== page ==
Federal School Meals May Contribute to Rural Child Obesity, Report Says
Children who rely on school lunch programs have a higher likelihood of becoming overweight, possibly due to the food served through those federally-funded programs, according to a new report by researchers at Virginia Tech.
The report found that children in the South, Northeast and rural America who rely on school breakfast and lunch programs for one-third to one-half of their daily meals are especially susceptible to becoming overweight.
The report focused on data from 1998 to 2007, before the implementation of the Healthy, Hunger-Free Kids Act of 2010, which mandated healthier school meals beginning with the 2012-13 school year. However, many students were critical of the healthy changes to school meals and were unwilling to eat some of the food. As my colleague Evie Blad reported in 2014, a pair of surveys found that some students have slowly come around to the healthier meals, which require schools to serve more fresh vegetables, fruits, and whole grains. Still, educators and school staff members reported in the surveys that students continue to throw away parts of their lunch, and overall, participation in the school meal program has been declining for years.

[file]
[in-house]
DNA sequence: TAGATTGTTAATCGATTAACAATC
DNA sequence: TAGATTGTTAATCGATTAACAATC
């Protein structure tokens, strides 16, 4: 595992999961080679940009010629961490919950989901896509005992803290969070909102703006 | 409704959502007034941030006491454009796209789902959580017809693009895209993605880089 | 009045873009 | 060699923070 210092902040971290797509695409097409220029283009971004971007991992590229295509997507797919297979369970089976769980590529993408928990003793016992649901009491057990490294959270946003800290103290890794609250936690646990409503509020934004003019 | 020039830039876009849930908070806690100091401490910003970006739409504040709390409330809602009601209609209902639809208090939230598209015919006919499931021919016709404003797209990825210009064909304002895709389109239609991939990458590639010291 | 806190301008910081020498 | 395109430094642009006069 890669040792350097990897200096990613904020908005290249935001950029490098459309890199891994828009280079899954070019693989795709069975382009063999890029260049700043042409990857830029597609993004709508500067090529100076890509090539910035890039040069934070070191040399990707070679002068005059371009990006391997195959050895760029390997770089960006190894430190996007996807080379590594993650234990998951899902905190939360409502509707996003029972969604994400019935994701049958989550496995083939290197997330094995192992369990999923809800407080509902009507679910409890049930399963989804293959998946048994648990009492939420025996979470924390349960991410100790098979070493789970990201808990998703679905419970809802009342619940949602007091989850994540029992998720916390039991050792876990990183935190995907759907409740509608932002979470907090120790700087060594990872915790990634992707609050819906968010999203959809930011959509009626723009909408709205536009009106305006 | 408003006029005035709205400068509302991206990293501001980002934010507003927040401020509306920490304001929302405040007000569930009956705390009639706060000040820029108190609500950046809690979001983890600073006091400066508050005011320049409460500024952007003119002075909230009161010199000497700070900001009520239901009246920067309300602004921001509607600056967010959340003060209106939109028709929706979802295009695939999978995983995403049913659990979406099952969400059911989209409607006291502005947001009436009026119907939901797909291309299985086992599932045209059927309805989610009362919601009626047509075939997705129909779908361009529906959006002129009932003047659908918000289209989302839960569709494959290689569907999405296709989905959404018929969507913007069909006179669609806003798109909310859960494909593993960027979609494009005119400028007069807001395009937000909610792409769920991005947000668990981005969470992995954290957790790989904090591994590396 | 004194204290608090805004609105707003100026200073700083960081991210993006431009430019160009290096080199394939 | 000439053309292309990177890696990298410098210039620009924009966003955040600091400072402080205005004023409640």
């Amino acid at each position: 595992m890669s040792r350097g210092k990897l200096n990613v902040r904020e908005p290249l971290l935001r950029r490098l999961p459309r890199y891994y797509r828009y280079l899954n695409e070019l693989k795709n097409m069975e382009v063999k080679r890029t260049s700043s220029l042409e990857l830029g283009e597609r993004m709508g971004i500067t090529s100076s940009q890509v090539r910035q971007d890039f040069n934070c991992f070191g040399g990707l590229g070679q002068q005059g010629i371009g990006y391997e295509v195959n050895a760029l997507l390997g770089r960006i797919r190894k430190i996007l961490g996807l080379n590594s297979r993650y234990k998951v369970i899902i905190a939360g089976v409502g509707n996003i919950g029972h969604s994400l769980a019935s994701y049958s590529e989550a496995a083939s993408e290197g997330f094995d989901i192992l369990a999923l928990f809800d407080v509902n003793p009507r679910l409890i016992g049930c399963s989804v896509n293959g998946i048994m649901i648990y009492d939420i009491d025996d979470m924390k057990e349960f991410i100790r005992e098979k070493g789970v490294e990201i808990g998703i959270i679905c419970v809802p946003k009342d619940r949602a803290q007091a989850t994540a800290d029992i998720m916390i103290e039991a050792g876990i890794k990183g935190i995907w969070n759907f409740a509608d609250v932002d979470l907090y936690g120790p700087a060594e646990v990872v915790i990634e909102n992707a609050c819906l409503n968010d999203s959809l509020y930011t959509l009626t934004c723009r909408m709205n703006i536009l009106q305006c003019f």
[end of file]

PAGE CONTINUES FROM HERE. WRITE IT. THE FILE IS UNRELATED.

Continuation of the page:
Researcher Wen You said the report shows a need for school meal programs to include food that is nutritious and appetizing to children.
"The question now is what to do in order to not just fill bellies, but make sure those children consume healthy and nutritious food -- or at least not contribute to the obesity epidemic," You said in a press release.
Children in rural America are the top users of food assistance programs according to a 2014 report. Rural families may lack access to healthy foods or live far from grocery stores and are increasingly living in poverty. Between 1999 and 2013, the rural child poverty rate increased by 7 percentage points.
Research shows that rural children are more likely than their urban peers to suffer from a range of health issues, like obesity, asthma, or diabetes, which has been partly attributed to a lack of healthy and affordable foods in rural areas.
This post has been updated to include the timeframe of the report.